Answer to Question #8775 Submitted to "Ask the Experts"

Category: Policy, Guidelines, and Regulations — Radiation Safety Issues

The following question was answered by an expert in the appropriate field:

In the process of reading answers about shielding and radiation safety, I was surprised to find the recommendation to have pet owners hold/restrain their animals during radiography when necessary, as a method of reducing exposure to veterinary staff. I was taught that clients/owners/nonradiology or veterinary staff are forbidden to be present in the radiology rooms during exams. As I read most state regulations, this is the requirement in both human and veterinary medical facilities.

(An example from the Colorado Department of Public Health and Environment Web site in the radiation regulations section:

" .....only the staff and ancillary personnel required for the medical procedure or training shall be in the room during the radiographic or fluoroscopic exposure.")

Is this not the case? Would clients be allowed to be present when necessary as long as lead aprons/shielding is used? Is this how/why parents are enlisted to hold their children when restraint is necessary?

The issue hinges on whether the individual in the x-ray room is necessary for the procedure that is being performed.

The National Council on Radiation Protection and Measurements (NCRP) makes several recommendations in NCRP Report 148, Radiation Protection in Veterinary Medicine, issued 30 December 2004. The report indicates that mechanical supporting and restraining devices or sedation should be used; only those persons whose presence is necessary shall be in the x-ray room during the exposure; no person should routinely hold patients during diagnostic x-ray examinations; if it is necessary that someone hold the patient, that individual shall be protected with appropriate shielding devices (lead aprons and gloves); and pregnant women and persons under the age of 18 shall not be permitted to hold the patient.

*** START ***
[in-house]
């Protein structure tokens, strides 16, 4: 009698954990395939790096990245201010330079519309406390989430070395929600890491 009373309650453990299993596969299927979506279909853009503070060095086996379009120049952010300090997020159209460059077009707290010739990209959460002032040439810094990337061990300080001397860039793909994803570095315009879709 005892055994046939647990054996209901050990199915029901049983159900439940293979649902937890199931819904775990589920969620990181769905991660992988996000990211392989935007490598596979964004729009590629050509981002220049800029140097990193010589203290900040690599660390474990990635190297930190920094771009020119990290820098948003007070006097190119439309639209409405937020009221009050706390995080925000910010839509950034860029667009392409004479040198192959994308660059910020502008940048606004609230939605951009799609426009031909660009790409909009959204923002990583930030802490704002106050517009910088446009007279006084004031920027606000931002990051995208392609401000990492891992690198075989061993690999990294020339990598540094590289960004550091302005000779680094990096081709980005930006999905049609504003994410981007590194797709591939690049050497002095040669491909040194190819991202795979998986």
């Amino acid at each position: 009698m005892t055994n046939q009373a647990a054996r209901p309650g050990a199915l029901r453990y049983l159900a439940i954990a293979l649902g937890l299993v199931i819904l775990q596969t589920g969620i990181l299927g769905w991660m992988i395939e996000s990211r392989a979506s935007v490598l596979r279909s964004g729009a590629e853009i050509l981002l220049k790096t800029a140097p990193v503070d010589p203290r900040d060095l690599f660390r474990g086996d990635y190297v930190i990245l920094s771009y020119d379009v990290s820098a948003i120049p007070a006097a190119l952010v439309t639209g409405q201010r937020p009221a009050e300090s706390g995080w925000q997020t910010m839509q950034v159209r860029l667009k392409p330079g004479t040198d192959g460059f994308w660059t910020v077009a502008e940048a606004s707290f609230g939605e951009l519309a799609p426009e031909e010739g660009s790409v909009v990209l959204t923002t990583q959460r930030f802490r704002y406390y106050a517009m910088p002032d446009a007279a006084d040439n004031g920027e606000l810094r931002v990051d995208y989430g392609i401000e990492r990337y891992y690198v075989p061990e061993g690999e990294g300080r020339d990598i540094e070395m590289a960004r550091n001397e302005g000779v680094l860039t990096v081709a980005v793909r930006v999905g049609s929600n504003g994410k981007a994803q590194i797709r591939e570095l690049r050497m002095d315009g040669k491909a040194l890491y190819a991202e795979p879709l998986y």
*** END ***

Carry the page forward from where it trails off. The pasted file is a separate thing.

NCRP also made a recommendation in Report No. 48, Radiation Protection for Medical and Allied Health Personnel, issued 1 August 1976. In that report, the following recommendations were made:

"Tape is often used to help position patients and many commercial immobilizers are available, but these are sometimes not adequate and it may be necessary for someone to hold or restrain the patient. No person shall be employed specifically to hold patients, nor should members of the Radiology Department who are classified as radiation workers be asked to do so. If the patient must be held during the x-ray exposure, aides, orderlies, nurses, or members of the patient's family should be enlisted for this duty. Such persons shall be provided with protective apron and gloves, and be positioned so that the unattenuated useful beam does not strike any part of the body. A few assignments of this kind need cause no concern; efforts should be made to limit the number of times any one person is called upon to do such work."

If restraint is necessary, and there is no other way to provide that except by having an individual assist in the procedure, then that ancillary person's presence in the room would be justified. However, this is not to be considered a routine practice.

The state regulation that you cite goes on to indicate that ancillary persons shall take protective measures, such as positioning outside the useful beam and using protective shielding like apron and gloves, and that no individual shall be used routinely to hold film or patients.

You should always be aware of the applicable local requirements and regulations, as you seem to be. If there is a concern that these requirements are not being met, you should consult your facility's radiation safety officer.

Joseph DeCicco, CHP
Cynthia Jones, PhD, ATE Editor

Answer posted on 16 February 2010. The information posted on this web page is intended as general reference information only. Specific facts and circumstances may affect the applicability of concepts, materials, and information described herein. The information provided is not a substitute for professional advice and should not be relied upon in the absence of such professional advice. To the best of our knowledge, answers are correct at the time they are posted. Be advised that over time, requirements could change, new data could be made available, and Internet links could change, affecting the correctness of the answers. Answers are the professional opinions of the expert responding to each question; they do not necessarily represent the position of the Health Physics Society.